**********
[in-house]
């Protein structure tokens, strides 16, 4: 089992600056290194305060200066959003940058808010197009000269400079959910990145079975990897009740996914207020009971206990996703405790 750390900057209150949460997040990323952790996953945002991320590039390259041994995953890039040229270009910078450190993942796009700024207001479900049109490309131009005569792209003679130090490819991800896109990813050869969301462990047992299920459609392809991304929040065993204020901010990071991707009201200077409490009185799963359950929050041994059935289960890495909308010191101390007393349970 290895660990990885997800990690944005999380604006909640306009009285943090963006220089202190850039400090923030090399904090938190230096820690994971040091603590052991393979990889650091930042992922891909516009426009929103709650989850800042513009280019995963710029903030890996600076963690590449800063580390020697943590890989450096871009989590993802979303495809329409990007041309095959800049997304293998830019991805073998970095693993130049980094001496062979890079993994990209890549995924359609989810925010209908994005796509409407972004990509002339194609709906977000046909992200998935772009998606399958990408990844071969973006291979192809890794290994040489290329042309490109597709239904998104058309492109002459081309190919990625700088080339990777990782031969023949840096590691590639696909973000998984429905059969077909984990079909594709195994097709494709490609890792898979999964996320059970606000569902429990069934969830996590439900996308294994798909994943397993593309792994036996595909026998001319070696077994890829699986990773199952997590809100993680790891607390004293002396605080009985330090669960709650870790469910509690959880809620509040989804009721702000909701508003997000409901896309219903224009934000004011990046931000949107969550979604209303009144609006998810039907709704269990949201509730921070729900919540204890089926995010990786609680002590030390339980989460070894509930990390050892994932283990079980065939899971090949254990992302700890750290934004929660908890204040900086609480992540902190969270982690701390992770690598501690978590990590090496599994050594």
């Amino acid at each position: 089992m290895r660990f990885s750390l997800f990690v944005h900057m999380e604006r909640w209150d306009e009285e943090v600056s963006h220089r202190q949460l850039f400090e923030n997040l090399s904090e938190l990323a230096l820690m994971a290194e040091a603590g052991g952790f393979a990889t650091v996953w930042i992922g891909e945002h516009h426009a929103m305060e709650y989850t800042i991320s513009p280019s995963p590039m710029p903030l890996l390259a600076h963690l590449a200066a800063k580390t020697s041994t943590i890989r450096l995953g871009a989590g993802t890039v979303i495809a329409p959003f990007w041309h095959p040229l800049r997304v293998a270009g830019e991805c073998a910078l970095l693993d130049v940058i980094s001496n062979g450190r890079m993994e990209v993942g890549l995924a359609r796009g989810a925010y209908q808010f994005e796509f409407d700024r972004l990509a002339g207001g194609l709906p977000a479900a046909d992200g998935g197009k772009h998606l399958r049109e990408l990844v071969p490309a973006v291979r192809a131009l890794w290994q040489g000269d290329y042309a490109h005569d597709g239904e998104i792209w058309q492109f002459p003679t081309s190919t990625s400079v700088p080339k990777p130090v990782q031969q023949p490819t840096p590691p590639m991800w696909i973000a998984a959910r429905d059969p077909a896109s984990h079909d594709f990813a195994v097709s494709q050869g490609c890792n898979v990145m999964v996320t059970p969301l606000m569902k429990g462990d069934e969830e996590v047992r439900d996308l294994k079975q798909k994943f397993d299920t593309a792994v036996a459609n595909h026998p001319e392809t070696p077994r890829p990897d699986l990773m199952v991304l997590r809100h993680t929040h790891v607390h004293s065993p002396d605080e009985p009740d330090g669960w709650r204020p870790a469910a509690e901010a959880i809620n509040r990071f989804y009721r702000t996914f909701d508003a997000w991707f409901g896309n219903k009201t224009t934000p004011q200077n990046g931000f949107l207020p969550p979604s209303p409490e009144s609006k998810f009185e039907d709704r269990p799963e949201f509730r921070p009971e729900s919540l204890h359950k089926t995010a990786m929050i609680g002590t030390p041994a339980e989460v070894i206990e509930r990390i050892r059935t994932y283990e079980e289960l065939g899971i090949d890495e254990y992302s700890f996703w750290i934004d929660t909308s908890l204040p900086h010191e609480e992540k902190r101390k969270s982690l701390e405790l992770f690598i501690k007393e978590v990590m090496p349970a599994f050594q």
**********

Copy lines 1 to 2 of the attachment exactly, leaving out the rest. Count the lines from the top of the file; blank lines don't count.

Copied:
[in-house]
């Protein structure tokens, strides 16, 4: 089992600056290194305060200066959003940058808010197009000269400079959910990145079975990897009740996914207020009971206990996703405790 750390900057209150949460997040990323952790996953945002991320590039390259041994995953890039040229270009910078450190993942796009700024207001479900049109490309131009005569792209003679130090490819991800896109990813050869969301462990047992299920459609392809991304929040065993204020901010990071991707009201200077409490009185799963359950929050041994059935289960890495909308010191101390007393349970 290895660990990885997800990690944005999380604006909640306009009285943090963006220089202190850039400090923030090399904090938190230096820690994971040091603590052991393979990889650091930042992922891909516009426009929103709650989850800042513009280019995963710029903030890996600076963690590449800063580390020697943590890989450096871009989590993802979303495809329409990007041309095959800049997304293998830019991805073998970095693993130049980094001496062979890079993994990209890549995924359609989810925010209908994005796509409407972004990509002339194609709906977000046909992200998935772009998606399958990408990844071969973006291979192809890794290994040489290329042309490109597709239904998104058309492109002459081309190919990625700088080339990777990782031969023949840096590691590639696909973000998984429905059969077909984990079909594709195994097709494709490609890792898979999964996320059970606000569902429990069934969830996590439900996308294994798909994943397993593309792994036996595909026998001319070696077994890829699986990773199952997590809100993680790891607390004293002396605080009985330090669960709650870790469910509690959880809620509040989804009721702000909701508003997000409901896309219903224009934000004011990046931000949107969550979604209303009144609006998810039907709704269990949201509730921070729900919540204890089926995010990786609680002590030390339980989460070894509930990390050892994932283990079980065939899971090949254990992302700890750290934004929660908890204040900086609480992540902190969270982690701390992770690598501690978590990590090496599994050594």